Background: Global pandemic COVID-19 has strongly affected all areas of life, particularly physical and mental health, as well as professional and economic status. This research aims to examine exposure to COVID-19 in areas of health, professional and economic status among university students in six European countries.
Methods: Cross-sectional study was conducted in a total sample of 1685 university students in European countries: Russia (n = 285, 17%), Germany (n = 270, 16%), Ukraine (n = 310, 18%), Poland (n = 301, 18%), Slovenia (n = 209, 13%), and Czech Republic (n = 310, 18%), including a total of 1160 (69%) female students.
Results: Overall, 10% of European university students experienced COVID-19 symptoms and observed infection among family, while 4% were tested, 6% were in strict quarantine, but a few individuals (0.2%) have been hospitalized. Nearly 1.5% of European university students experienced death among friends and family due to COVID-19. Over 22% of participants reported losing a job, and 44% declared deterioration of economic status due to a pandemic. German and Russian university students experienced significantly more COVID-19 symptoms, reported a higher prevalence of strict 14-days quarantine and infected friends and relatives. Russian participants were tested for COVID-19 the most frequently. They experienced the highest number of death cases within the family due to a pandemic. In contrast, in Poland and the Czech Republic, there were no death cases in students’ families. The highest percentage of university students or their families losing a job was observed in Poland and Ukraine, whereas the lowest in the Czech Republic.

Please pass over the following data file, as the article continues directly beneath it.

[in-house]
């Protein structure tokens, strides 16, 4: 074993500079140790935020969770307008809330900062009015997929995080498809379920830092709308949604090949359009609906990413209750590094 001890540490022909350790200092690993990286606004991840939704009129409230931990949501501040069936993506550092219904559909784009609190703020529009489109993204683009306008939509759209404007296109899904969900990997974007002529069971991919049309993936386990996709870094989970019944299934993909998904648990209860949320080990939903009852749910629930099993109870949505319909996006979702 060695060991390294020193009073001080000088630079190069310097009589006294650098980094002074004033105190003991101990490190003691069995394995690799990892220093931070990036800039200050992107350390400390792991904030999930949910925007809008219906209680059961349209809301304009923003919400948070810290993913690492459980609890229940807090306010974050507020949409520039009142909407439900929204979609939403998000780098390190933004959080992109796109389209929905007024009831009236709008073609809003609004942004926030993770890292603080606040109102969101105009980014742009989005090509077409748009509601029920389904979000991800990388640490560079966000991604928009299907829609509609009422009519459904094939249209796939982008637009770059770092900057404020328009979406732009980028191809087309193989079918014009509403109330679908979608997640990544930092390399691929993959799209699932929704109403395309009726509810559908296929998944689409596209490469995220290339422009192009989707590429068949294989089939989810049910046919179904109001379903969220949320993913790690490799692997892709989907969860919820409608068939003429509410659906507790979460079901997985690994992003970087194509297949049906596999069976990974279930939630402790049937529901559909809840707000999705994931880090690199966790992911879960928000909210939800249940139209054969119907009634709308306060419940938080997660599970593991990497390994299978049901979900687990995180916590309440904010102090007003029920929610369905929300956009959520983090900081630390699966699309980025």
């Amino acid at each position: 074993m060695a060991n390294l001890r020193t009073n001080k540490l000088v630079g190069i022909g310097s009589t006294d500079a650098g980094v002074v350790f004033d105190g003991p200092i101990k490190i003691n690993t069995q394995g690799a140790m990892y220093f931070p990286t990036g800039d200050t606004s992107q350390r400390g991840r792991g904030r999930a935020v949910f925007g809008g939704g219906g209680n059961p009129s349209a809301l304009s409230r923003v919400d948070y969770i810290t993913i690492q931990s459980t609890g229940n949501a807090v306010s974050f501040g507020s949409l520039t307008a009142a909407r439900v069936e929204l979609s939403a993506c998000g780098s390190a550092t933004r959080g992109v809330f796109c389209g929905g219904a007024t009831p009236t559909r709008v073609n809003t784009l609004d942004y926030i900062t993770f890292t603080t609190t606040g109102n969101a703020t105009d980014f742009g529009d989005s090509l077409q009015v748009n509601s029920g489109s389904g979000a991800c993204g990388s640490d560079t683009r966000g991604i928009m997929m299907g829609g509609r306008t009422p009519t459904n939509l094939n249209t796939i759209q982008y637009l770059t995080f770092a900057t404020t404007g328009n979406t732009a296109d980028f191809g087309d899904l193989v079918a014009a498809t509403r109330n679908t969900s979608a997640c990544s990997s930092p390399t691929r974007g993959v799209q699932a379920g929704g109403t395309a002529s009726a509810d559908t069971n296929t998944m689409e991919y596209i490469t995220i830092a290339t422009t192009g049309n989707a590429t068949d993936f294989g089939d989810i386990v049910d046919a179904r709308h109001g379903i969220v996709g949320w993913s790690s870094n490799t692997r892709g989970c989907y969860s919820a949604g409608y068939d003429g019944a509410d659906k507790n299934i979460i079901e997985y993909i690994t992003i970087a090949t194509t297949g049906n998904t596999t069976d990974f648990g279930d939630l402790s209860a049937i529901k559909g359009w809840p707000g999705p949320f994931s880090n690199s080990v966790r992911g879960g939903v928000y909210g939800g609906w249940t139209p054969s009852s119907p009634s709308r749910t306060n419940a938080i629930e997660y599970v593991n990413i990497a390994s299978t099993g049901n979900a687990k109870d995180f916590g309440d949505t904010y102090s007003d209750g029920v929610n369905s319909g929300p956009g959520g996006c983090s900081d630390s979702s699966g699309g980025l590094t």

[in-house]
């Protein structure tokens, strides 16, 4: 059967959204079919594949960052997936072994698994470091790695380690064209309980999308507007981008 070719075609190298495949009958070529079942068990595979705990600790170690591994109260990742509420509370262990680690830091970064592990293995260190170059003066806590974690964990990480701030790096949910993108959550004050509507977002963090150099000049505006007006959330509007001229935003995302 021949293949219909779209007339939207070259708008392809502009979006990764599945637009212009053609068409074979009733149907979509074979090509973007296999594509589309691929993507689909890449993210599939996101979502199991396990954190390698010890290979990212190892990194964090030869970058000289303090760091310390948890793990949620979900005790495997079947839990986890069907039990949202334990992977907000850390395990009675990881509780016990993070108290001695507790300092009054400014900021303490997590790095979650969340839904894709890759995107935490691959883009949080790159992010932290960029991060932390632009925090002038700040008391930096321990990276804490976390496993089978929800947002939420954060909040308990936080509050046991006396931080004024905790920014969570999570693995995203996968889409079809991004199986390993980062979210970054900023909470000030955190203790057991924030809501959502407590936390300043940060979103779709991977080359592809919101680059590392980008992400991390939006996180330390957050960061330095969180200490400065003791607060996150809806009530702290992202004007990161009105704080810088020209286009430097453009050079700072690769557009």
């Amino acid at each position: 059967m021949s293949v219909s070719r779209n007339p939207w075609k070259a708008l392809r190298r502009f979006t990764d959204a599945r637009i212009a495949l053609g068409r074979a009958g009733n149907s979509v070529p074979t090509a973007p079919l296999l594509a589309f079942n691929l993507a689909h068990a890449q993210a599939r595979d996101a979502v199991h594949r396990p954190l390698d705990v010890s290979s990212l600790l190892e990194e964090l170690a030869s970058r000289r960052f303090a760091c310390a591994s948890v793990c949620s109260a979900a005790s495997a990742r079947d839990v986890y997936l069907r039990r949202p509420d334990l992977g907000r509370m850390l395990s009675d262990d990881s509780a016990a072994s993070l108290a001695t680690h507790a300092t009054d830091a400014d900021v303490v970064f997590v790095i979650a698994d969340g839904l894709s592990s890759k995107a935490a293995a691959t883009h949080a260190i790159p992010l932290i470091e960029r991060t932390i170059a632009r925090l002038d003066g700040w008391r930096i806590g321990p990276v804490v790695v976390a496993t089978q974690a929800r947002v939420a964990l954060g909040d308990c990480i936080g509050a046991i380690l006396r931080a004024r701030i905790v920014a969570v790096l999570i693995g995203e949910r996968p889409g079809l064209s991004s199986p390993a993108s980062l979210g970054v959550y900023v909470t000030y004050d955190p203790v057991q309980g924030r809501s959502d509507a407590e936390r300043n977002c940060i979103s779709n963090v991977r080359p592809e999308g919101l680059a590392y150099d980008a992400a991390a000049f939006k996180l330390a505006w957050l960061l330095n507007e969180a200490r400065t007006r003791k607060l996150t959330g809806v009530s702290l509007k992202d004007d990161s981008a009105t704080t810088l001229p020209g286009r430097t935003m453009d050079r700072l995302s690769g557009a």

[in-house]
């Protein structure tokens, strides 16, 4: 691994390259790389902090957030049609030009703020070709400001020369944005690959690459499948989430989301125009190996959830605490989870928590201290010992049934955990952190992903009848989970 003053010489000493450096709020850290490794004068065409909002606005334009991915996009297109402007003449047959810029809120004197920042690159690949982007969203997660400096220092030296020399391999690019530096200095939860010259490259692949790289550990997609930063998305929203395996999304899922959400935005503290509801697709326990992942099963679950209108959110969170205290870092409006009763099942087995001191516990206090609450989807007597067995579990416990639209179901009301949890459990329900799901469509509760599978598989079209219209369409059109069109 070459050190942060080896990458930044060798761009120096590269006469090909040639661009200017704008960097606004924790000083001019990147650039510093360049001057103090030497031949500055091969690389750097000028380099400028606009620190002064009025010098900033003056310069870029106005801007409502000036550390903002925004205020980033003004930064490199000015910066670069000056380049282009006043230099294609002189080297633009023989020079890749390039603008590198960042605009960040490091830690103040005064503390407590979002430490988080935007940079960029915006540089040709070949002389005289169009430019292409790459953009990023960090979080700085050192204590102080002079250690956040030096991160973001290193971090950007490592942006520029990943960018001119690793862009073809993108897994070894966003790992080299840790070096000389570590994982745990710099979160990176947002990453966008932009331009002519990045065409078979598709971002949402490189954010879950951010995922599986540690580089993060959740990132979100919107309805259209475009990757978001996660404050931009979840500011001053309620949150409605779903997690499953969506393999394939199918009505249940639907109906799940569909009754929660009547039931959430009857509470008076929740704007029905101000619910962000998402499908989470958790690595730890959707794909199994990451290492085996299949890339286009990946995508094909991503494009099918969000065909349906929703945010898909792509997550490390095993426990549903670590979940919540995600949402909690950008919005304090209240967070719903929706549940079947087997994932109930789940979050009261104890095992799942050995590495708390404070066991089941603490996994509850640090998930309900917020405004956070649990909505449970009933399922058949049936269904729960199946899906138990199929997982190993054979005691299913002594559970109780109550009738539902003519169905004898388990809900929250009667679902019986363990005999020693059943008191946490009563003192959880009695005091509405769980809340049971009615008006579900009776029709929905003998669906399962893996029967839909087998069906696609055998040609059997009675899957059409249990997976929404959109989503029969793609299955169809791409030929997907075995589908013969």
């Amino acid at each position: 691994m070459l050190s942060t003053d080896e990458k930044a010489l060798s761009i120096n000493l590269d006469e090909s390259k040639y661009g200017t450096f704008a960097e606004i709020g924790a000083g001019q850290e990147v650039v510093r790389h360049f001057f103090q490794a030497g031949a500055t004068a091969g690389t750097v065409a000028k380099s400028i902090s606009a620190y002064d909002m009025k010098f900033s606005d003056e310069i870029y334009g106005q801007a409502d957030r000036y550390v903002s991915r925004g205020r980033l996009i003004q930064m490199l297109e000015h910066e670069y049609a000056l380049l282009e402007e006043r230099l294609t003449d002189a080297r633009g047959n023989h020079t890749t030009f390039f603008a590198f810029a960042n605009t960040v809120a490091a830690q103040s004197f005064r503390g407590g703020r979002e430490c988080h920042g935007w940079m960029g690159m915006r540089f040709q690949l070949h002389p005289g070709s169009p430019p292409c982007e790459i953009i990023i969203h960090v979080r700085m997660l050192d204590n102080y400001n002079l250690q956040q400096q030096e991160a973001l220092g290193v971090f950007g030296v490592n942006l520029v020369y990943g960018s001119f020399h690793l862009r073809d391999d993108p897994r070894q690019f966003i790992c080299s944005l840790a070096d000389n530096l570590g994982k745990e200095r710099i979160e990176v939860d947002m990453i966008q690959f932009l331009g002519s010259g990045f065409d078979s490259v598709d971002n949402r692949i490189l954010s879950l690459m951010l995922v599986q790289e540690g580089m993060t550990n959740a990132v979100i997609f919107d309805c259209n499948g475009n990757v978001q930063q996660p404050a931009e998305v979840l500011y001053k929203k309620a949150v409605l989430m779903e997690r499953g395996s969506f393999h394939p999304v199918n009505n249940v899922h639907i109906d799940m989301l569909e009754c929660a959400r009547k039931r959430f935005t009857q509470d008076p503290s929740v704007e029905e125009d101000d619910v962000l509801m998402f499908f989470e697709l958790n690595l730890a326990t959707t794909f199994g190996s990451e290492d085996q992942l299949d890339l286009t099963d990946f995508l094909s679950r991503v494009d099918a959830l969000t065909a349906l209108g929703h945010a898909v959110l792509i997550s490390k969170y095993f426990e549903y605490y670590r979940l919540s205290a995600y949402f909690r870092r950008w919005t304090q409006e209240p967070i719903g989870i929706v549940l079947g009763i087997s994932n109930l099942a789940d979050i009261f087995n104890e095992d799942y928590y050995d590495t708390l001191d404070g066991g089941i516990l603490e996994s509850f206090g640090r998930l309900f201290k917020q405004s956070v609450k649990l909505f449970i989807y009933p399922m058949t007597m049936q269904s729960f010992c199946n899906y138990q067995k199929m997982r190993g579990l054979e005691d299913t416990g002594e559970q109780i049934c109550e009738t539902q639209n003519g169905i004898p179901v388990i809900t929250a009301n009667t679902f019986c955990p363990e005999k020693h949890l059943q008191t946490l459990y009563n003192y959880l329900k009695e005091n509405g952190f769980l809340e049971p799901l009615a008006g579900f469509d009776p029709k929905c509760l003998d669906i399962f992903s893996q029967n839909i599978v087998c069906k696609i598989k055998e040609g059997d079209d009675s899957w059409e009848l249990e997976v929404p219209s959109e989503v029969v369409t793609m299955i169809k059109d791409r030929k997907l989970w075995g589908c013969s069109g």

Conclusions: There are significant differences in exposure to COVID-19 between university students from distinct European countries. The knowledge about exposure to coronavirus may help to explain mental health issues among university students and to develop prevention programs at universities.